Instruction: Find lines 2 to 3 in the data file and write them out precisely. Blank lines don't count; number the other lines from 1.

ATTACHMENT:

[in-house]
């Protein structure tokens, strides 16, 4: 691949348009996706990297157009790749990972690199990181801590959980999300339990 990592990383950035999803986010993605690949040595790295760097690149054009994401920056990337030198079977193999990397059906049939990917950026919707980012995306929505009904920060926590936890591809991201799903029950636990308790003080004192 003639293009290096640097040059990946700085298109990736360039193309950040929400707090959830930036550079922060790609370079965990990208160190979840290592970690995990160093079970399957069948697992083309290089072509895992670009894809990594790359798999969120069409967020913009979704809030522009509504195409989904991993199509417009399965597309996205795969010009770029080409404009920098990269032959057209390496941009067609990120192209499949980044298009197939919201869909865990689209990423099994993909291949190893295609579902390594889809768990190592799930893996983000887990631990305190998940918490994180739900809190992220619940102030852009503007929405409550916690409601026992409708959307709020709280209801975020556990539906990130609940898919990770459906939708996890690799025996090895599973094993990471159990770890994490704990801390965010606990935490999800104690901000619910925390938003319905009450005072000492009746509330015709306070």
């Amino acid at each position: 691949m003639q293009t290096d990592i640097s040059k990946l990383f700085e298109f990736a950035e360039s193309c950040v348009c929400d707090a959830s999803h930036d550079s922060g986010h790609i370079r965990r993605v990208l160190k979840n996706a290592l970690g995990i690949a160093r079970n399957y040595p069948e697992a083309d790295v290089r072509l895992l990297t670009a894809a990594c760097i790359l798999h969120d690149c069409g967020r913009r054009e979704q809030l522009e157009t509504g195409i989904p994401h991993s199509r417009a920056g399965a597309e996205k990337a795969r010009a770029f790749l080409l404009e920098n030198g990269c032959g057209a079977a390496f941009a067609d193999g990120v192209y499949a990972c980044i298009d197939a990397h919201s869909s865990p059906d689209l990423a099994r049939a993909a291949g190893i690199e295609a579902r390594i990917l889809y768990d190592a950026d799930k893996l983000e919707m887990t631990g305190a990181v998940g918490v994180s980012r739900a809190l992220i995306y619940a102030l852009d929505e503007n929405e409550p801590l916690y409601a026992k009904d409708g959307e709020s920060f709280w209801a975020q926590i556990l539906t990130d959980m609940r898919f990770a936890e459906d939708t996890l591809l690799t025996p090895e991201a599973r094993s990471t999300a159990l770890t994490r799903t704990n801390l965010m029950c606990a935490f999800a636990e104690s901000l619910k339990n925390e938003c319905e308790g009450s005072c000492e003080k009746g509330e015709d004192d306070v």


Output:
């Protein structure tokens, strides 16, 4: 691949348009996706990297157009790749990972690199990181801590959980999300339990 990592990383950035999803986010993605690949040595790295760097690149054009994401920056990337030198079977193999990397059906049939990917950026919707980012995306929505009904920060926590936890591809991201799903029950636990308790003080004192 003639293009290096640097040059990946700085298109990736360039193309950040929400707090959830930036550079922060790609370079965990990208160190979840290592970690995990160093079970399957069948697992083309290089072509895992670009894809990594790359798999969120069409967020913009979704809030522009509504195409989904991993199509417009399965597309996205795969010009770029080409404009920098990269032959057209390496941009067609990120192209499949980044298009197939919201869909865990689209990423099994993909291949190893295609579902390594889809768990190592799930893996983000887990631990305190998940918490994180739900809190992220619940102030852009503007929405409550916690409601026992409708959307709020709280209801975020556990539906990130609940898919990770459906939708996890690799025996090895599973094993990471159990770890994490704990801390965010606990935490999800104690901000619910925390938003319905009450005072000492009746509330015709306070």
């Amino acid at each position: 691949m003639q293009t290096d990592i640097s040059k990946l990383f700085e298109f990736a950035e360039s193309c950040v348009c929400d707090a959830s999803h930036d550079s922060g986010h790609i370079r965990r993605v990208l160190k979840n996706a290592l970690g995990i690949a160093r079970n399957y040595p069948e697992a083309d790295v290089r072509l895992l990297t670009a894809a990594c760097i790359l798999h969120d690149c069409g967020r913009r054009e979704q809030l522009e157009t509504g195409i989904p994401h991993s199509r417009a920056g399965a597309e996205k990337a795969r010009a770029f790749l080409l404009e920098n030198g990269c032959g057209a079977a390496f941009a067609d193999g990120v192209y499949a990972c980044i298009d197939a990397h919201s869909s865990p059906d689209l990423a099994r049939a993909a291949g190893i690199e295609a579902r390594i990917l889809y768990d190592a950026d799930k893996l983000e919707m887990t631990g305190a990181v998940g918490v994180s980012r739900a809190l992220i995306y619940a102030l852009d929505e503007n929405e409550p801590l916690y409601a026992k009904d409708g959307e709020s920060f709280w209801a975020q926590i556990l539906t990130d959980m609940r898919f990770a936890e459906d939708t996890l591809l690799t025996p090895e991201a599973r094993s990471t999300a159990l770890t994490r799903t704990n801390l965010m029950c606990a935490f999800a636990e104690s901000l619910k339990n925390e938003c319905e308790g009450s005072c000492e003080k009746g509330e015709d004192d306070v």